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Wednesday, December 31, 2008

The Leadership Apology

Everyone makes mistakes. Everyone does not apologize. Everyone makes that mistake too!
In the course of leading a group of people on a mission toward a vision, over time every leader will make mistakes, insult someone, or otherwise hurt feelings. It just happens if you're doing your job as a leader under pressure to get the job done.
Added to that, we all have both strengths and challenges of character--part of being human. Thus, coming up short as a leader just happens as a byproduct of the job and who we are. So, how do you deal with mistakes? Answer: The of the most powerful tools in the leadership toolbox.
I've read two books that deal with the magic of apology. Ken Blanchard and Margaret McBride's The One Minute Manager and Marshall Goldsmith's What Got You Here Won't Get You There.
I suggest you check both books out. But essentially the pattern of apologizing is the following.
  1. Admit to the other person that what you did was wrong--not you acting at your best.

  2. Tell them you're sorry that you hurt them and that you feel bad about it.

  3. Ask for their forgiveness.

  4. Let them know what you'll do to stop that behavior.

  5. Enlist their help.

  6. Follow up.
Example: A leader makes fun of a suggestion in a staff meeting and immediately sees the expression of hurt of the person's face. Directly after the meeting, the leader should say:
  1. I make a couple of unkind remarks about your idea. I was wrong.

  2. I'm sorry, and feel like I a jerk.

  3. Will you please forgive me?

  4. I not only promise not to do it again, but if you ever hear me saying something flip or stupid, I ask that you let me know immediately.

  5. I'm going to tell the rest of the staff the same thing. I really have to curb my big mouth.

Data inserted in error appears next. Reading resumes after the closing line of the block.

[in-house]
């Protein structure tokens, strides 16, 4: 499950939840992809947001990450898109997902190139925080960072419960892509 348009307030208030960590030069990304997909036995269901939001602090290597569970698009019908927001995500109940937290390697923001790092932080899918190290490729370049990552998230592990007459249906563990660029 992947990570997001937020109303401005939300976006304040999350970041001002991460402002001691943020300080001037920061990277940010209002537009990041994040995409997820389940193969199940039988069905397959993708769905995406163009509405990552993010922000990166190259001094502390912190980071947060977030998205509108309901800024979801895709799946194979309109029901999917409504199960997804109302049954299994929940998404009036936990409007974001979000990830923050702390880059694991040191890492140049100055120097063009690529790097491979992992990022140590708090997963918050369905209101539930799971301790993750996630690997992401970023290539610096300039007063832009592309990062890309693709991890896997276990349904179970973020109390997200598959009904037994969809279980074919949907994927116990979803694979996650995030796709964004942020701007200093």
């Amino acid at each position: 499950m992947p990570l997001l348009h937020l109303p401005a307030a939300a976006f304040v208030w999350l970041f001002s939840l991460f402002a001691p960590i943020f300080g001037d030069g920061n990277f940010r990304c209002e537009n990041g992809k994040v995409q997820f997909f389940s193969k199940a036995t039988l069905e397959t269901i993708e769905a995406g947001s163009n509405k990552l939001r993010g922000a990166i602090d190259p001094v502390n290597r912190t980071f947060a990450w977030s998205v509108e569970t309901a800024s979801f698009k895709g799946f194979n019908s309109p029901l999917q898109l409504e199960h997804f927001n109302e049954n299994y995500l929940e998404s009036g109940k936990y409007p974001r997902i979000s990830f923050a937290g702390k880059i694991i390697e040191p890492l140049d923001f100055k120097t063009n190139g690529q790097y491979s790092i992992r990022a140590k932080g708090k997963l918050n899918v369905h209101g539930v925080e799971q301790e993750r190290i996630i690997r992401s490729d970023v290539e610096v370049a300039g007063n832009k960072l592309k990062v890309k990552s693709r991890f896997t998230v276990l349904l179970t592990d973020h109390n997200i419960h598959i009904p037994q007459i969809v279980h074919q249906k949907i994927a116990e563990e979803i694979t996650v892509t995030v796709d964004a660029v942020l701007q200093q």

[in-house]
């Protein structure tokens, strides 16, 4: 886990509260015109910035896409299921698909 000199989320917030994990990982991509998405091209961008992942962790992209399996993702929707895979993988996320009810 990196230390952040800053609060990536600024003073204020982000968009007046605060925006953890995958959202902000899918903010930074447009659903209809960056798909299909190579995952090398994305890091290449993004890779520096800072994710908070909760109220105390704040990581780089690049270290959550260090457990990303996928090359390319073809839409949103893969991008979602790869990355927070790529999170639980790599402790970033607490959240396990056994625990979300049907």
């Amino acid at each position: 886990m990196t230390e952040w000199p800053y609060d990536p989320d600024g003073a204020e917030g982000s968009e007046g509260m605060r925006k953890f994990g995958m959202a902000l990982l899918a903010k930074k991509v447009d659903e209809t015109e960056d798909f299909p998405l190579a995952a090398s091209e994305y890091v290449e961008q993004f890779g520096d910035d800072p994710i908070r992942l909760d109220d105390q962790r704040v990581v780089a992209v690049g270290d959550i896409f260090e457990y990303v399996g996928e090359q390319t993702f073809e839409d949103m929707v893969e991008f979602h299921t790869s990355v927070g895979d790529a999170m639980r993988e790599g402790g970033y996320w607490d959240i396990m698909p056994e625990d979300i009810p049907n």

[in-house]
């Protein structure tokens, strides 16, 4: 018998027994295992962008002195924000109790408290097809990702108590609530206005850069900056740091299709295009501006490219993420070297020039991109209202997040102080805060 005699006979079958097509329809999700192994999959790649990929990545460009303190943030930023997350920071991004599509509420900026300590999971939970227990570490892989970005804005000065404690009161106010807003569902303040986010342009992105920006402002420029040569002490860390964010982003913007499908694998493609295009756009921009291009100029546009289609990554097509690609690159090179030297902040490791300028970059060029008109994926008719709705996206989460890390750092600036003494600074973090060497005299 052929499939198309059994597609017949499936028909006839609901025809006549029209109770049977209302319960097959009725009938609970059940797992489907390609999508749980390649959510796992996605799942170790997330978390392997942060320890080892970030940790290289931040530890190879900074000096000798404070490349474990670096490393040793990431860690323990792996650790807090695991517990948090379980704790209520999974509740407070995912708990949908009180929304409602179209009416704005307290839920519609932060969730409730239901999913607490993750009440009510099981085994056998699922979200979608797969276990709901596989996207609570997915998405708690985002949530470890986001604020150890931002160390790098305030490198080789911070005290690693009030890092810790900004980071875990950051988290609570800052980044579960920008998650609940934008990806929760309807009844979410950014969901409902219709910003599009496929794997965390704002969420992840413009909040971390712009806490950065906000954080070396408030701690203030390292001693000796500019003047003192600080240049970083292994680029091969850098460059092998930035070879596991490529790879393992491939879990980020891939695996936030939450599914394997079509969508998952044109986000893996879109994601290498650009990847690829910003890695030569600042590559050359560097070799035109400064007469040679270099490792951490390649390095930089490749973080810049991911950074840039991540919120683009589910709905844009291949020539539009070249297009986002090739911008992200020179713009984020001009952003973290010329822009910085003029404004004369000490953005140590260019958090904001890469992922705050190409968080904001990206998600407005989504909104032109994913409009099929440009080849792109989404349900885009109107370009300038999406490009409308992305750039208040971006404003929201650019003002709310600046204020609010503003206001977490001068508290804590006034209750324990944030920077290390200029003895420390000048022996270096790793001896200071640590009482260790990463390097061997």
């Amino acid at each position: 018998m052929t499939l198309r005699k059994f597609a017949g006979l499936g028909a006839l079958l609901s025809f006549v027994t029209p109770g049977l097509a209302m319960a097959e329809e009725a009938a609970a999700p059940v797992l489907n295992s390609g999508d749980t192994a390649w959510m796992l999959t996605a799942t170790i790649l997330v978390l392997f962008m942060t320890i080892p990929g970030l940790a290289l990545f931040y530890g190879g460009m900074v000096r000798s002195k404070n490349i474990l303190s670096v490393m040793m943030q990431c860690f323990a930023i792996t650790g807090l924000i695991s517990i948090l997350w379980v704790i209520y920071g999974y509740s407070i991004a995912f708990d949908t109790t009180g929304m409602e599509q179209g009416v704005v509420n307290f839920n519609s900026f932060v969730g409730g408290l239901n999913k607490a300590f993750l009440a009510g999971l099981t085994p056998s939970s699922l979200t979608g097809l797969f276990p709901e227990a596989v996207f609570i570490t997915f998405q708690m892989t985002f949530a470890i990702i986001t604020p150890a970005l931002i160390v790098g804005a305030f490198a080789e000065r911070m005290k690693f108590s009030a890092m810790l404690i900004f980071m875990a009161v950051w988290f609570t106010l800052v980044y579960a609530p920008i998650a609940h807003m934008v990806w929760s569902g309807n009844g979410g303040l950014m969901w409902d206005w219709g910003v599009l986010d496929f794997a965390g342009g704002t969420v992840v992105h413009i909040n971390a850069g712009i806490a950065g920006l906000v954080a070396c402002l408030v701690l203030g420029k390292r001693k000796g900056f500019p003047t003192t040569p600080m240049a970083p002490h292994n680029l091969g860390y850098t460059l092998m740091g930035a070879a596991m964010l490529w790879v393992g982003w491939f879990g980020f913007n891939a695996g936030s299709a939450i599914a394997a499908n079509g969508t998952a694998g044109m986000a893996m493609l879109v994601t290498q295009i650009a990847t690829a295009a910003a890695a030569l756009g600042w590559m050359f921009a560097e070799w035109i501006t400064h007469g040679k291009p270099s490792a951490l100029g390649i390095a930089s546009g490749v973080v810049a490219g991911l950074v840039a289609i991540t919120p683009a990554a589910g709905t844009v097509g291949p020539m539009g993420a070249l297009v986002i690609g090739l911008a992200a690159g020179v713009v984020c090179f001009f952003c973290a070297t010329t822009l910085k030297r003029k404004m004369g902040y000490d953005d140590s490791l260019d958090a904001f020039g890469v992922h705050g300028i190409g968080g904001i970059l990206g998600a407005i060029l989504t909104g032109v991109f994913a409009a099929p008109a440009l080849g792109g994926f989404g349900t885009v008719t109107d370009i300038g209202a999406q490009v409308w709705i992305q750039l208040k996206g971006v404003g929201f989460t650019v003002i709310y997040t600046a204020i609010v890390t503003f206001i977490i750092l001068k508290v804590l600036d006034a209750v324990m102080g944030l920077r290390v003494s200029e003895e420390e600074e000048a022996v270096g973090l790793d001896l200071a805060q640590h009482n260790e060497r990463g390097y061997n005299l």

6. I'll check back with you in a couple of weeks to see how I'm doing.

Tuesday, December 30, 2008

The Wallet Exercise: Values

Working with leadership clients, I often ask them to pick from a list of standard values to determine their personal and professional values. So words like honesty, courage, creativity, personal accomplishment or wealth, get plucked from a long-established list. Researchers would call this self selecting/self reporting. It's like asking someone: "Do you love your mother?"
Everyone is compelled to say, "Yes." But here's the real kicker question: When's the last time you called, visited, or wrote your mother?

It's not what you claim as a value but what you actually do that matters. Something I'm now asking clients to do is to look at their list of charges from their credit cards (or debit) and their check books to see what they actually did--bought, spent their hard earned cash for. So, when you have time, pull out your wallet, so to speak and see what you have inside it. Whose pictures and what mementos do you tot around, and then look carefully at how you've spent money over the past year. Wherever it aggregates is something you value.

The Jefferson Tombstone Exercise

In my executive coaching practice, I used to ask executives what was important to them in life or what was their vision…things like that. Often, they would look at me with a kind of a deer-in-the-headlights look or a “say what?” look. Over time, I’ve come now to ask them the tombstone question. I got the idea from Thomas Jefferson (and since then I’ve heard it used by a number of others).
Jefferson wanted to be remembered for three specific achievement in his life—even though he served as president and US minister to France. Thus, he designed his own tombstone and wrote his own inscription, which reads that Thomas Jefferson was "author of the Declaration of American Independence, of the Statute of Virginia for religious freedom, and Father of the University of Virginia" and, as he requested, "not a word more."
I simply ask each of my executive clients very early on in our coaching engagement to list the 3-5 things that she or he wants to be remembered for in each of their lives. In short, if people got up at a funeral to speak words about you, what would you want them to say? This a powerful exercise to help leaders fast forward to the big things in their lives. Simply put, at the end of it all what was central to your life? Give this a try if you really want goals to shoot for that have meaning to you and the world.

Monday, December 29, 2008

Chinese Food, Teams and a Sense of Urgency